EP0532224A1 - Film-type power resistor - Google Patents

Film-type power resistor Download PDF

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Publication number
EP0532224A1
EP0532224A1 EP19920307991 EP92307991A EP0532224A1 EP 0532224 A1 EP0532224 A1 EP 0532224A1 EP 19920307991 EP19920307991 EP 19920307991 EP 92307991 A EP92307991 A EP 92307991A EP 0532224 A1 EP0532224 A1 EP 0532224A1
Authority
EP
European Patent Office
Prior art keywords
chip
body
film
substrate
terminals
Prior art date
Legal status (The legal status is an assumption and is not a legal conclusion. Google has not performed a legal analysis and makes no representation as to the accuracy of the status listed.)
Granted
Application number
EP19920307991
Other languages
German (de)
French (fr)
Other versions
EP0532224B1 (en
Inventor
Richard E. Caddock, Jr.
Current Assignee (The listed assignees may be inaccurate. Google has not performed a legal analysis and makes no representation or warranty as to the accuracy of the list.)
Caddock Electronics Inc
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Caddock Electronics Inc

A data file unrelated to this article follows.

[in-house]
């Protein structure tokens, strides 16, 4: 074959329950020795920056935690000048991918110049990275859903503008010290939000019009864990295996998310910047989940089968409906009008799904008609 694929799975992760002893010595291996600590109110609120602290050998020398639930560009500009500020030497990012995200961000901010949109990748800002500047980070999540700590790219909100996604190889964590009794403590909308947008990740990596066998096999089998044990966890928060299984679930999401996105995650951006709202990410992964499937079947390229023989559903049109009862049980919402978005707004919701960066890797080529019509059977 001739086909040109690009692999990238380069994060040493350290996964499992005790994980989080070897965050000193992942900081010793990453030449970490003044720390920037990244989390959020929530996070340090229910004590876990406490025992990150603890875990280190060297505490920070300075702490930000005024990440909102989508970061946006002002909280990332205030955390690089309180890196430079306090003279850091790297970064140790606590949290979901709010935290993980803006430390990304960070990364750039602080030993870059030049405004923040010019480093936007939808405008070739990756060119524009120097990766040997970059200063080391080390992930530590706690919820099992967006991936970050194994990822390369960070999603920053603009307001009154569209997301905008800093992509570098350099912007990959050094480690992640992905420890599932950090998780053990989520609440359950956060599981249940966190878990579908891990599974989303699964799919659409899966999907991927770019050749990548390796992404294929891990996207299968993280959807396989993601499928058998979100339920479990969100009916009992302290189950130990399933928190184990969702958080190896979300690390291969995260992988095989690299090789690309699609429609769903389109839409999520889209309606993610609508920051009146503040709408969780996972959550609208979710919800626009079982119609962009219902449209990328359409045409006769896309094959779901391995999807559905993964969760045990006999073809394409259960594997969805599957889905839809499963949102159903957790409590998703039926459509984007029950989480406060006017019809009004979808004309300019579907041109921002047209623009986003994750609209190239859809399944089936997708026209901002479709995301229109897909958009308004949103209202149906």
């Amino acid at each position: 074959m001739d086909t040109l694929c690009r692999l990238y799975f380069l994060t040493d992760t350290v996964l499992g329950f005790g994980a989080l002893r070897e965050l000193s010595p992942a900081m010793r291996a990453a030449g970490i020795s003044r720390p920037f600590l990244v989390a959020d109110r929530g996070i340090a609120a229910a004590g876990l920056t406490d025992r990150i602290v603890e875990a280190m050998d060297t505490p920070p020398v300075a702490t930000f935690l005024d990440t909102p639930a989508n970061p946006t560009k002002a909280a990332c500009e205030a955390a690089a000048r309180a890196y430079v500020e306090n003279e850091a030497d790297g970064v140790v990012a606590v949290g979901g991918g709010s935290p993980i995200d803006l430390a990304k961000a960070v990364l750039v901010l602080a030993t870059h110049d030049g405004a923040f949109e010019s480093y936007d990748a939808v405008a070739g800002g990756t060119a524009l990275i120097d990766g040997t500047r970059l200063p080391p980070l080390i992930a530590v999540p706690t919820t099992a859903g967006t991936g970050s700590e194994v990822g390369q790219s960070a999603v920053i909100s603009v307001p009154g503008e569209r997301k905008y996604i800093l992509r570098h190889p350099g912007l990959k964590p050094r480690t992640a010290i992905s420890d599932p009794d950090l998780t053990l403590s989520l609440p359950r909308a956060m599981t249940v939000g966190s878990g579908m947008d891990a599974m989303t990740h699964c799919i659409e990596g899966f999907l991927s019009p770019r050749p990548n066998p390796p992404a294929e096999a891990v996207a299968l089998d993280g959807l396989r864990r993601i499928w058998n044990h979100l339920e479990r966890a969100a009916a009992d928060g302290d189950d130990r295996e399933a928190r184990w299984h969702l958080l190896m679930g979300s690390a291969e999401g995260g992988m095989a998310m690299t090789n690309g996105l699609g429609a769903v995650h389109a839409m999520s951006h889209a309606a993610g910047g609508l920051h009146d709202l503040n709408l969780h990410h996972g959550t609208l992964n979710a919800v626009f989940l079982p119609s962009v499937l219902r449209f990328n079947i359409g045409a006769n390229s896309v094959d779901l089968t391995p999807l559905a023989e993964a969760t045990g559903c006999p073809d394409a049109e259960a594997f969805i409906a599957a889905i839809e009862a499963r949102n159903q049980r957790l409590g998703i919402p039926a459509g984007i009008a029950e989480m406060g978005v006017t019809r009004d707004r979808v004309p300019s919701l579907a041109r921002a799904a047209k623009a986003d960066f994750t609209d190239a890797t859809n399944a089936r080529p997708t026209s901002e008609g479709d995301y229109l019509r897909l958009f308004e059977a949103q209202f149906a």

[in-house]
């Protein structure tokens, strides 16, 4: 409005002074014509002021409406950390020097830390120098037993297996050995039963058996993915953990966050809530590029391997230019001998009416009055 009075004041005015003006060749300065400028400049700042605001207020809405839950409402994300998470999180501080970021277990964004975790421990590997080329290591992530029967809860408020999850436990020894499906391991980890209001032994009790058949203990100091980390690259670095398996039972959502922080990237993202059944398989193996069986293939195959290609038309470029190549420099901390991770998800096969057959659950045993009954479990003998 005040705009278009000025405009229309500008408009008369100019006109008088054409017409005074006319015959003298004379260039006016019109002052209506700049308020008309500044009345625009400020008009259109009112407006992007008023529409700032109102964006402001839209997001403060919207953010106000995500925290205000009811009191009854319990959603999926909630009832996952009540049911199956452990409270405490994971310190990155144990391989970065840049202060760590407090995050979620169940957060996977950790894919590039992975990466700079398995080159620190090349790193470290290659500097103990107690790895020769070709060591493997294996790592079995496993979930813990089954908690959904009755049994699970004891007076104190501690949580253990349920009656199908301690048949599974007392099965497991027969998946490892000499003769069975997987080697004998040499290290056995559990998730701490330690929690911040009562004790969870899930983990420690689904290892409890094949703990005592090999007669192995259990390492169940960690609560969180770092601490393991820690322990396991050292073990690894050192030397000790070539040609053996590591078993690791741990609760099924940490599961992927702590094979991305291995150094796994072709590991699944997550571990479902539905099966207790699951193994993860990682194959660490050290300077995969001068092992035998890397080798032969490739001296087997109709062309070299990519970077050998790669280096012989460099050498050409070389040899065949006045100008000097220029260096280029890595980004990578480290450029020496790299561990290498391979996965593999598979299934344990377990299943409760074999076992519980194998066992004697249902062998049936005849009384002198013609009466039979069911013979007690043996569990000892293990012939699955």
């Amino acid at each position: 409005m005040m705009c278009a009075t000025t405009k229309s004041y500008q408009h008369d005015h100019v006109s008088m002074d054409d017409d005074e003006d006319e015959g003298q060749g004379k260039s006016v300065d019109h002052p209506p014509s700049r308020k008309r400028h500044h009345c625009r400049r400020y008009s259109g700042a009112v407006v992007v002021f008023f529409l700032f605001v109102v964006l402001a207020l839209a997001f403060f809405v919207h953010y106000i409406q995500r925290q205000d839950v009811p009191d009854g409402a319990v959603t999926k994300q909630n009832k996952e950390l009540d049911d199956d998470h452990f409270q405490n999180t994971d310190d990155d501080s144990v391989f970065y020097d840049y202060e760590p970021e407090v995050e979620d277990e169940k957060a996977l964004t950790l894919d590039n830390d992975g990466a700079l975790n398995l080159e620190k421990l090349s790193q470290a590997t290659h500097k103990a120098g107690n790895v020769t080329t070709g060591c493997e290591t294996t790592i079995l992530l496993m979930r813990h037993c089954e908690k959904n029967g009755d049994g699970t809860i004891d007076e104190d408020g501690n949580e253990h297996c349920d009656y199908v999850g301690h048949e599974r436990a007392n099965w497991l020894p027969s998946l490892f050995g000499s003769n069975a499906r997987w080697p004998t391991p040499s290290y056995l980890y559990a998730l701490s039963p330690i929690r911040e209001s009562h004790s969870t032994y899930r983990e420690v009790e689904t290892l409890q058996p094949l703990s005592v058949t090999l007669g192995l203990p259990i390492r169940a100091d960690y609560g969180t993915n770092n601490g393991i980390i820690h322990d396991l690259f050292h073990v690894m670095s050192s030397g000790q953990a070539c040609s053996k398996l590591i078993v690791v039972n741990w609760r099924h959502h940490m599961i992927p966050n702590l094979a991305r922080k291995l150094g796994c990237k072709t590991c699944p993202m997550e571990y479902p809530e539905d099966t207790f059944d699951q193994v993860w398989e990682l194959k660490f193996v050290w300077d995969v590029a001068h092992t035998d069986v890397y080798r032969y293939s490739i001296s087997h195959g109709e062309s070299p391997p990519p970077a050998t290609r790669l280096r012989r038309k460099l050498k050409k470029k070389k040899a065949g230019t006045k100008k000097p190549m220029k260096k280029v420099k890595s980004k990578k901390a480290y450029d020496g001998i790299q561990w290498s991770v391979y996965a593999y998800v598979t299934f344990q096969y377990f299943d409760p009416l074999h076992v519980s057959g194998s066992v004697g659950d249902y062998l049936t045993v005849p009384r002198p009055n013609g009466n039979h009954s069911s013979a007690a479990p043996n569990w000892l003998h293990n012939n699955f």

Priority date (The priority date is an assumption and is not a legal conclusion. Google has not performed a legal analysis and makes no representation as to the accuracy of the date listed.)
Filing date
Publication date
Priority to US75859991A priority Critical
Priority to US758599 priority
Application filed by Caddock Electronics Inc filed Critical Caddock Electronics Inc
Publication of EP0532224A1 publication Critical patent/EP0532224A1/en
Application granted granted Critical
Publication of EP0532224B1 publication Critical patent/EP0532224B1/en
Anticipated expiration legal-status Critical
Application status is Expired - Lifetime legal-status Critical

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    • HELECTRICITY
    • H01BASIC ELECTRIC ELEMENTS
    • H01CRESISTORS
    • H01C1/00Details
    • H01C1/08Cooling, heating or ventilating arrangements
    • H01C1/084Cooling, heating or ventilating arrangements using self-cooling, e.g. fins, heat sinks
    • HELECTRICITY
    • H01BASIC ELECTRIC ELEMENTS
    • H01CRESISTORS
    • H01C1/00Details
    • H01C1/02Housing; Enclosing; Embedding; Filling the housing or enclosure
    • H01C1/034Housing; Enclosing; Embedding; Filling the housing or enclosure the housing or enclosure being formed as coating or mould without outer sheath

Abstract